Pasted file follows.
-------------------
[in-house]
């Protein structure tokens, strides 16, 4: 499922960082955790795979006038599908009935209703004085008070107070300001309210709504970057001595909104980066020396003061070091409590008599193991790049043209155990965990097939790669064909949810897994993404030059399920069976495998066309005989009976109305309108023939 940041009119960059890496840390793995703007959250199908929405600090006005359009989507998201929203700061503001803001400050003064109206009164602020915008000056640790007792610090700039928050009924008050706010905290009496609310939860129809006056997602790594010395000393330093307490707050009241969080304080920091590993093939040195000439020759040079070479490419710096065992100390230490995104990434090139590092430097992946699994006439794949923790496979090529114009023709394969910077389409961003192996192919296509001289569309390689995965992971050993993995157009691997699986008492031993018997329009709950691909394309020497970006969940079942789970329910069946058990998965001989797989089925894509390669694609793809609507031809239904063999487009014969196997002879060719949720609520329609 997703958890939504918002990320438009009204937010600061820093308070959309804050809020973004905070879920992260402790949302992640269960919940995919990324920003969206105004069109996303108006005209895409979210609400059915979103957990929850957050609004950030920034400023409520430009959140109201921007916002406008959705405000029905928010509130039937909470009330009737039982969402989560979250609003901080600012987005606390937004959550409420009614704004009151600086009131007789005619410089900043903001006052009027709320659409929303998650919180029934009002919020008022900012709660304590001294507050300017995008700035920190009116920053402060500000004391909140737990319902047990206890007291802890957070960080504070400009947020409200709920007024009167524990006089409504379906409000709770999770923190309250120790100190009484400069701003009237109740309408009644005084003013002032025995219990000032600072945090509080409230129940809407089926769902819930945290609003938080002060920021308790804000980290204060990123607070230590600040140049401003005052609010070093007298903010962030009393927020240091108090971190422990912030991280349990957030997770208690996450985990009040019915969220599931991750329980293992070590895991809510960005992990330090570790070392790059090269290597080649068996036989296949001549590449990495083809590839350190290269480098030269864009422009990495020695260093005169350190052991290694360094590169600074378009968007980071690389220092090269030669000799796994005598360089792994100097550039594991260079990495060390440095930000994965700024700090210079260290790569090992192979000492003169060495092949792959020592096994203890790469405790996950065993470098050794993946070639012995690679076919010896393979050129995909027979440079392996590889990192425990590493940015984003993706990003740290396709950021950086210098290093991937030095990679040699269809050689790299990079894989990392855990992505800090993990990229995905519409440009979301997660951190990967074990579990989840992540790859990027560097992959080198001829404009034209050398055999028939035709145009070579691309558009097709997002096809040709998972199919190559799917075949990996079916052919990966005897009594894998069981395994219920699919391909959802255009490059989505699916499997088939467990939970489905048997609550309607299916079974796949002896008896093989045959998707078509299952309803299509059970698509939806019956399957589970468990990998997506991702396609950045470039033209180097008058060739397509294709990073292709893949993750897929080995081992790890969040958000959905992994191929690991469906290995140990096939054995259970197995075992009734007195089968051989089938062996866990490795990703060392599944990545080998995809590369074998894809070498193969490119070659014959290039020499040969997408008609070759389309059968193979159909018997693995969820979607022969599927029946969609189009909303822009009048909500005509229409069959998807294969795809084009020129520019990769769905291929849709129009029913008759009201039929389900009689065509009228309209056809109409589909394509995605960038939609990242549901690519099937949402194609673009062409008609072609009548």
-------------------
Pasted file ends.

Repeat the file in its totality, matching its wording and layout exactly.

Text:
[in-house]
């Protein structure tokens, strides 16, 4: 499922960082955790795979006038599908009935209703004085008070107070300001309210709504970057001595909104980066020396003061070091409590008599193991790049043209155990965990097939790669064909949810897994993404030059399920069976495998066309005989009976109305309108023939 940041009119960059890496840390793995703007959250199908929405600090006005359009989507998201929203700061503001803001400050003064109206009164602020915008000056640790007792610090700039928050009924008050706010905290009496609310939860129809006056997602790594010395000393330093307490707050009241969080304080920091590993093939040195000439020759040079070479490419710096065992100390230490995104990434090139590092430097992946699994006439794949923790496979090529114009023709394969910077389409961003192996192919296509001289569309390689995965992971050993993995157009691997699986008492031993018997329009709950691909394309020497970006969940079942789970329910069946058990998965001989797989089925894509390669694609793809609507031809239904063999487009014969196997002879060719949720609520329609 997703958890939504918002990320438009009204937010600061820093308070959309804050809020973004905070879920992260402790949302992640269960919940995919990324920003969206105004069109996303108006005209895409979210609400059915979103957990929850957050609004950030920034400023409520430009959140109201921007916002406008959705405000029905928010509130039937909470009330009737039982969402989560979250609003901080600012987005606390937004959550409420009614704004009151600086009131007789005619410089900043903001006052009027709320659409929303998650919180029934009002919020008022900012709660304590001294507050300017995008700035920190009116920053402060500000004391909140737990319902047990206890007291802890957070960080504070400009947020409200709920007024009167524990006089409504379906409000709770999770923190309250120790100190009484400069701003009237109740309408009644005084003013002032025995219990000032600072945090509080409230129940809407089926769902819930945290609003938080002060920021308790804000980290204060990123607070230590600040140049401003005052609010070093007298903010962030009393927020240091108090971190422990912030991280349990957030997770208690996450985990009040019915969220599931991750329980293992070590895991809510960005992990330090570790070392790059090269290597080649068996036989296949001549590449990495083809590839350190290269480098030269864009422009990495020695260093005169350190052991290694360094590169600074378009968007980071690389220092090269030669000799796994005598360089792994100097550039594991260079990495060390440095930000994965700024700090210079260290790569090992192979000492003169060495092949792959020592096994203890790469405790996950065993470098050794993946070639012995690679076919010896393979050129995909027979440079392996590889990192425990590493940015984003993706990003740290396709950021950086210098290093991937030095990679040699269809050689790299990079894989990392855990992505800090993990990229995905519409440009979301997660951190990967074990579990989840992540790859990027560097992959080198001829404009034209050398055999028939035709145009070579691309558009097709997002096809040709998972199919190559799917075949990996079916052919990966005897009594894998069981395994219920699919391909959802255009490059989505699916499997088939467990939970489905048997609550309607299916079974796949002896008896093989045959998707078509299952309803299509059970698509939806019956399957589970468990990998997506991702396609950045470039033209180097008058060739397509294709990073292709893949993750897929080995081992790890969040958000959905992994191929690991469906290995140990096939054995259970197995075992009734007195089968051989089938062996866990490795990703060392599944990545080998995809590369074998894809070498193969490119070659014959290039020499040969997408008609070759389309059968193979159909018997693995969820979607022969599927029946969609189009909303822009009048909500005509229409069959998807294969795809084009020129520019990769769905291929849709129009029913008759009201039929389900009689065509009228309209056809109409589909394509995605960038939609990242549901690519099937949402194609673009062409008609072609009548």